The Hungry Ghost Festival is celebrated during the seventh month of the Chinese calendar, which also falls at the same time as a Full Moon Festival . People believe that the gates of hell will open on the first day of the seventh month for a full month to free the spirits (or our ancestors) who will come out to look for entertainment and food on Earth. Living descendants will pay homage to their deceased ancestors and homeless spirits with food and entertainment; while the deceased are believed to visit the living.
As for Chinese rituals and beliefs, Chinese are often advised by their elders to stay at home at night and avoid nighttime outdoor activities like clubbing, late night movies or hangouts. This is to prevent any unfortunate incidents that are believed to be caused by homeless or naughty ghosts who want to seek for revenge or find new bodies as hosts to revive their souls. This is prohibited in the underworld.
During the month, funders and organisations will set up a place to build the statue of Tai-Su-Yah (King of the Underworld) and devotees will come over to pray to seek protection and good luck. Buddhists and Taoists will prepare ritualistic food, burning joss papers, joss sticks, and “Joss paper” such as gold, clothes, or even tech items like iPhone or Tabs – which believed to “feed” the hungry ghosts and spirits. Families will also pay tribute to other homeless or unknown wandering ghosts so that they do not intrude their lives and bring misfortune.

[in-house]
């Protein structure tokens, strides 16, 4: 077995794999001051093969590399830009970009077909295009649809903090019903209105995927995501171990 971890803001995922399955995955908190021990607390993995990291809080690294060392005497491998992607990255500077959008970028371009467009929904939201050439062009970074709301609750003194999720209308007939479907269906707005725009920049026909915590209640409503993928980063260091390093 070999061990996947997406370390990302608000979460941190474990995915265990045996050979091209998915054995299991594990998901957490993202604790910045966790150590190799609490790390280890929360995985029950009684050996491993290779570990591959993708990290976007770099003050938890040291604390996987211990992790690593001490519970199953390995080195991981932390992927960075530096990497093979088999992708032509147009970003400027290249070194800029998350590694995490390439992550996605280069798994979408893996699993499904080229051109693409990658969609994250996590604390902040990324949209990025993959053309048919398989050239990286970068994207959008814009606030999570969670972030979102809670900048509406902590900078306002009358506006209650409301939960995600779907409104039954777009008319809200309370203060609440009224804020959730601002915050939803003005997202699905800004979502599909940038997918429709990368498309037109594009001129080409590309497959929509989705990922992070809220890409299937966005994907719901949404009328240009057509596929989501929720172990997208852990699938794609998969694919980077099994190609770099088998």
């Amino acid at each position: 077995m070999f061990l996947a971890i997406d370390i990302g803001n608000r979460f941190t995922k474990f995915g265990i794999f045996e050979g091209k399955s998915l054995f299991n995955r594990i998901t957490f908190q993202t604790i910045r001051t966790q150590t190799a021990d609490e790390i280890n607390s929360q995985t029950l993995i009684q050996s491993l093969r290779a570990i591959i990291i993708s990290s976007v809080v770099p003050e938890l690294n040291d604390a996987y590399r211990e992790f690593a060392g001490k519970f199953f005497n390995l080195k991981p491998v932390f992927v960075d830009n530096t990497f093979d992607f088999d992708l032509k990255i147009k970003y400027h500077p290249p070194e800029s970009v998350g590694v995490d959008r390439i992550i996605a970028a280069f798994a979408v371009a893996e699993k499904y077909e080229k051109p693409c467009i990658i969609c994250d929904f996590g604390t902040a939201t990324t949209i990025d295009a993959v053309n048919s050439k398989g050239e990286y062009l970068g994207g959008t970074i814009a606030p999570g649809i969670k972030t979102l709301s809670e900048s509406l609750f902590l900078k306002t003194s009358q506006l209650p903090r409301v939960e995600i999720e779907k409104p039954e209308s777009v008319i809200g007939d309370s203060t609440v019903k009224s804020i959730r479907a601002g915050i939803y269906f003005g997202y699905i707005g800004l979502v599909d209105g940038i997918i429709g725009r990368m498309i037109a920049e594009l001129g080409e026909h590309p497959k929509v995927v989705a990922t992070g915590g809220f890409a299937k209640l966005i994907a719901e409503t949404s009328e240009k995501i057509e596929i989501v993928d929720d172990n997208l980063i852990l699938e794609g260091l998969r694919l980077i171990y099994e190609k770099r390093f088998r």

Hungry Ghost festival is celebrated by all Chinese cultures internationally, but with a little different rituals based on specific regions.
Unlike Taiwan and China, Hungry Ghost Festival in Malaysia and Singapore includes stage performances catered to entertain the spirits and living beings. You can even watch elaborate Chinese operas where performers are adorned in gorgeous costumes and full hair and make-up. This is all done to appease the wandering spirits.
This celebration is vastly celebrated in the northern parts of Peninsula Malaysia, especially in Penang. The biggest Tai-Su-Yah statue is located in Jalan Pasar, Bukit Mertajam and stands 2-storeys tall!
Paper effigy will also be burnt along with the offerings at the end of festival. The spirits are needed to return to the underworld or else their spirits will vanish forever. Once the gates of the underworld is closed, it’ll be the annual mid-autumn festival where people will light up beautiful paper lanterns and indulge in delicious mooncakes.
This year, the actual day of the festival falls on the 15th day of the seventh lunar month on Aug 21 2013, and the last day is on Sept 4 2013. If the concept of Hungry Ghost Festival is new to you, look out for celebrations in your neighborhood and participate to explore this unique celebration.